Although the challenges associated with supporting patients whose health has been compromised by a tick-borne infection do have many complexities, therapies such as these, or a combination thereof, offer a starting point that clinicians can trust, due to evidence in in vitro, animal, and human clinical studies that support their use. Other botanical and nutritional substances, as well as energetic medicine and physical modalities, also are often necessary for complete recovery; but for some, therapies such as these discussed herein may be adequate to encourage the body to respond and recover.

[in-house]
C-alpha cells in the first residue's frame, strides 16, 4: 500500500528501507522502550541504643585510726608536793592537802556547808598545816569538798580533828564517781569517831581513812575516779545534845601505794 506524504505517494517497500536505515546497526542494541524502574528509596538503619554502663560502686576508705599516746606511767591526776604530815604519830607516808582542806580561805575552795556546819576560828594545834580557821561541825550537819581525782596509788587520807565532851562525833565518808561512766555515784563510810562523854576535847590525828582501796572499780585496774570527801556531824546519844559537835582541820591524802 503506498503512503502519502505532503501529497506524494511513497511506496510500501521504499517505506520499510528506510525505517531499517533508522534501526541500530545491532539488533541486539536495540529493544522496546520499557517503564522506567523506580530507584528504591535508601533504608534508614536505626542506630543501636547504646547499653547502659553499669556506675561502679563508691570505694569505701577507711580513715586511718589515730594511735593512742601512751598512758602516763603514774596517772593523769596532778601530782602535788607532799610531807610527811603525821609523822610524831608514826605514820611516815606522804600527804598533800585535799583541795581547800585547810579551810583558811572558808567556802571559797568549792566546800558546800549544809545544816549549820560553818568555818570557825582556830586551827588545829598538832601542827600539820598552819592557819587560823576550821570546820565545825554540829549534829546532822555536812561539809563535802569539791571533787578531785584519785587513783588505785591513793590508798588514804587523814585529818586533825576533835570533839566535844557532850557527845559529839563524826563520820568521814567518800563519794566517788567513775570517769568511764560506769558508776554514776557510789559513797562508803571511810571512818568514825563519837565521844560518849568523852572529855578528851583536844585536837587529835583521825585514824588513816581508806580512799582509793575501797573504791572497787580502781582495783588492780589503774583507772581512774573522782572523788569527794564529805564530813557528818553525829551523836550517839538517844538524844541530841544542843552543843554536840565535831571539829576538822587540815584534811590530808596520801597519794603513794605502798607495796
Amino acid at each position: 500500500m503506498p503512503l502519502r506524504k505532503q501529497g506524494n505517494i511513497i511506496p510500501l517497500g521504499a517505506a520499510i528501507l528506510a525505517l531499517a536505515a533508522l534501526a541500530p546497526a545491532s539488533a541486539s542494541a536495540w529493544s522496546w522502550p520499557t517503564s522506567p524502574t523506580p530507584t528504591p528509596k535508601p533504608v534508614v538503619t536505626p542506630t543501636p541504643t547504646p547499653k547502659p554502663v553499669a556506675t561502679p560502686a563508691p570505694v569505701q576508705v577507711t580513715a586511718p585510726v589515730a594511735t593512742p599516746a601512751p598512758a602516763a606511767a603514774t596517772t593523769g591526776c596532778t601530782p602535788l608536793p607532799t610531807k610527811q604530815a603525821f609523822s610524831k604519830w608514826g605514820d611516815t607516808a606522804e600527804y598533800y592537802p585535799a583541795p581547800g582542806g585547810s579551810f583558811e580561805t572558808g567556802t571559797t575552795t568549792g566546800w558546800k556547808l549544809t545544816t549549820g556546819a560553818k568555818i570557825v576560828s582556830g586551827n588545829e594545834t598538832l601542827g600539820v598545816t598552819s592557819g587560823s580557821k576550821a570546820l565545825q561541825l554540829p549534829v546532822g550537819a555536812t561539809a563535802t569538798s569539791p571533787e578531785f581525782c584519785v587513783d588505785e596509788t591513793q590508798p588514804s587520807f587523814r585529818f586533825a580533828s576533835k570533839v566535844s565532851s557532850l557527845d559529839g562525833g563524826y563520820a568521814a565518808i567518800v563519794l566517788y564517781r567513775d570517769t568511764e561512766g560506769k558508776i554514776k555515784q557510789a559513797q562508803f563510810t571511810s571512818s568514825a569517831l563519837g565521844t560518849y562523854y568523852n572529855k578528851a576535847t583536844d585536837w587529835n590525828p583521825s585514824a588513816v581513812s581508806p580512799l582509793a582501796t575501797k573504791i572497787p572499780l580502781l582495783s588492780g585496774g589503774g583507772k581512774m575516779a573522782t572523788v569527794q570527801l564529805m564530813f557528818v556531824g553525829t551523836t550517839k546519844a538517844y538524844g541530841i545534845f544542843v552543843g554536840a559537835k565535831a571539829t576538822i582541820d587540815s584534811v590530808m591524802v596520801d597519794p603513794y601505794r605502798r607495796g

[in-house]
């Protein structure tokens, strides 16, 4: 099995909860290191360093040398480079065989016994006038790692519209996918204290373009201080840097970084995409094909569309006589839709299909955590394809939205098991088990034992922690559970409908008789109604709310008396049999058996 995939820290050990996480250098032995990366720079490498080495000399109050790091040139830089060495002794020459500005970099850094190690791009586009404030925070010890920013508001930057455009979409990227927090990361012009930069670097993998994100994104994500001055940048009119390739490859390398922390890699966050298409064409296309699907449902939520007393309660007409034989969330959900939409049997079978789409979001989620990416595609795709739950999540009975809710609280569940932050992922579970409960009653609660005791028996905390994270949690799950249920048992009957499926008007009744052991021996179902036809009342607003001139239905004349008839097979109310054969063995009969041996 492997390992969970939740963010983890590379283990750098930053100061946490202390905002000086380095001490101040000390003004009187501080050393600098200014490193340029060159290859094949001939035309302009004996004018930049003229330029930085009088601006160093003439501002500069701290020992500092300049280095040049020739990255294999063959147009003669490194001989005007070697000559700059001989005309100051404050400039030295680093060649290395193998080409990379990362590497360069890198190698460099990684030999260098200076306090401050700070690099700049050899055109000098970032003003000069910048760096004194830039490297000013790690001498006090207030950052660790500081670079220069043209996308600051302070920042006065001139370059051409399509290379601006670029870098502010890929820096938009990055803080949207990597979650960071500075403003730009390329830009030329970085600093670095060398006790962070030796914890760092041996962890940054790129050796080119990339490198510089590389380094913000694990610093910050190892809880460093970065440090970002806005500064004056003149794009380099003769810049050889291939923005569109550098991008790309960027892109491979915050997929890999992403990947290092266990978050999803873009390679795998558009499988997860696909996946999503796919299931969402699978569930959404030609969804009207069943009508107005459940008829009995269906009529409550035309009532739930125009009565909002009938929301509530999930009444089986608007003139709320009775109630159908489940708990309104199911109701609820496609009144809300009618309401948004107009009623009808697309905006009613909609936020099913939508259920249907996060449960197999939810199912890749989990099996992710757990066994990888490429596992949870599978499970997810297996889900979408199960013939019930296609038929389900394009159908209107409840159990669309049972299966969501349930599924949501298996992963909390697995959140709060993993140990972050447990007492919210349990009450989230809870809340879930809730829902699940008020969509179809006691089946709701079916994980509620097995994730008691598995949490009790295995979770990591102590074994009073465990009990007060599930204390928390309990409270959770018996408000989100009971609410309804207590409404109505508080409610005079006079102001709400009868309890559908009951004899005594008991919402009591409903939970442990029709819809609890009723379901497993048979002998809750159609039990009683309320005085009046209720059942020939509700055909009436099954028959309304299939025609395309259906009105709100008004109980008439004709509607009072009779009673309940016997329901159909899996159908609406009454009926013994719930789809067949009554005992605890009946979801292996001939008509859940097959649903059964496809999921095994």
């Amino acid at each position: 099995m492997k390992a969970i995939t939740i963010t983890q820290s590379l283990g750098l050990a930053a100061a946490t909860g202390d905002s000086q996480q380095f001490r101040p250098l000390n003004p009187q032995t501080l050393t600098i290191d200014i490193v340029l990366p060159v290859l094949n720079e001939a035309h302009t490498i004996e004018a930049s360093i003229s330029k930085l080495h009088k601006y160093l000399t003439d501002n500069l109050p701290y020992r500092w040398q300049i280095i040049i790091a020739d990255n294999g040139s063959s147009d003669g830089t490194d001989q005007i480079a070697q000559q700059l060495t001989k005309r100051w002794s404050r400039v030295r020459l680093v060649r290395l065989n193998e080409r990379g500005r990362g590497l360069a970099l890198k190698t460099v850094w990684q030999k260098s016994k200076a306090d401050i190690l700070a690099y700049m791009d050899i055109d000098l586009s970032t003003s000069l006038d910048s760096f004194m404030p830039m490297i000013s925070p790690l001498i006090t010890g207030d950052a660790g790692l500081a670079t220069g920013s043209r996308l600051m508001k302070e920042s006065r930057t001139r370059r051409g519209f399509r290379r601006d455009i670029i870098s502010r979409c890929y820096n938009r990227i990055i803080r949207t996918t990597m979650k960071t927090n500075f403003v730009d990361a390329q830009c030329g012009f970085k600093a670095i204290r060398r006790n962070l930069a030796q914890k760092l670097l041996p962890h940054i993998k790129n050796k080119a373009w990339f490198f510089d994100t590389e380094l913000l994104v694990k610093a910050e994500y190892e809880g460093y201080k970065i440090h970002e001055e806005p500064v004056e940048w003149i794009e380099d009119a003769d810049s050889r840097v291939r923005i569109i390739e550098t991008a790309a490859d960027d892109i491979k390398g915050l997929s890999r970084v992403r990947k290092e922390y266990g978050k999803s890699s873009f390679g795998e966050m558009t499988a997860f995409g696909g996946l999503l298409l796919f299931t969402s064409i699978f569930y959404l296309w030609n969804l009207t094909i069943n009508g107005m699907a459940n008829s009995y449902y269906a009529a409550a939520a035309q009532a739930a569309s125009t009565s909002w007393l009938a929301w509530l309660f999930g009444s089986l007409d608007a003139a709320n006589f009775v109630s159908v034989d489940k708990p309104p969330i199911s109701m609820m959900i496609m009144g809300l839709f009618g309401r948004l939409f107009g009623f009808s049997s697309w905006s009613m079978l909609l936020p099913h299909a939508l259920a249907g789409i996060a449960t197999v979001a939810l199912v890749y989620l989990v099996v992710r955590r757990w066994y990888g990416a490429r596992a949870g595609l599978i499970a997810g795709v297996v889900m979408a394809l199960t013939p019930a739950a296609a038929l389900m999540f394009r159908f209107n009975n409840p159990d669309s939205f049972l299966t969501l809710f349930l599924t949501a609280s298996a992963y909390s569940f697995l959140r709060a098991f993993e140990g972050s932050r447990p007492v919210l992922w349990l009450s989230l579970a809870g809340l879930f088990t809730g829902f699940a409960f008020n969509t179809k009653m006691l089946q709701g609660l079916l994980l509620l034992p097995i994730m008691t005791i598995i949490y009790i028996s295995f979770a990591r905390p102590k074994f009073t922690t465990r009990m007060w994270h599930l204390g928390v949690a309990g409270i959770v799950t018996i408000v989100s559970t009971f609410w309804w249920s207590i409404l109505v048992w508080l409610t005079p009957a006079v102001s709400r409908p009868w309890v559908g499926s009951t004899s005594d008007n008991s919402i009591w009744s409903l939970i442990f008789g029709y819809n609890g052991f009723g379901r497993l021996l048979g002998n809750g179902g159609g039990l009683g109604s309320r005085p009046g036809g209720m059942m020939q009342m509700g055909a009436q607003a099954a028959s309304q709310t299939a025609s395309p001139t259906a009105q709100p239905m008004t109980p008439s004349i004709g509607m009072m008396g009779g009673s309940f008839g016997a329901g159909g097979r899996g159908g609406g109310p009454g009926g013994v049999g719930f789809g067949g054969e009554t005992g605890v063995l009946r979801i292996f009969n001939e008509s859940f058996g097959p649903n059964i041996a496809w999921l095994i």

Carrie Decker is a certified naturopathic doctor, graduating with honors from the National College of Natural Medicine (now the National University of Natural Medicine) in Portland, Oregon. Dr. Decker sees patients at her office in Portland, Oregon, as well as remotely, with a focus on gastrointestinal disease, mood imbalances, eating disorders, autoimmune disease, and chronic fatigue. Prior to becoming a naturopathic physician, Dr. Decker was an engineer and obtained graduate degrees in biomedical and mechanical engineering from the University of Wisconsin-Madison and University of Illinois at Urbana-Champaign respectively. Dr. Decker continues to enjoy academic research and writing and uses these skills to support integrative medicine education as a writer and contributor to various resources. Dr. Decker supports Allergy Research Group as a member of their education and product development team.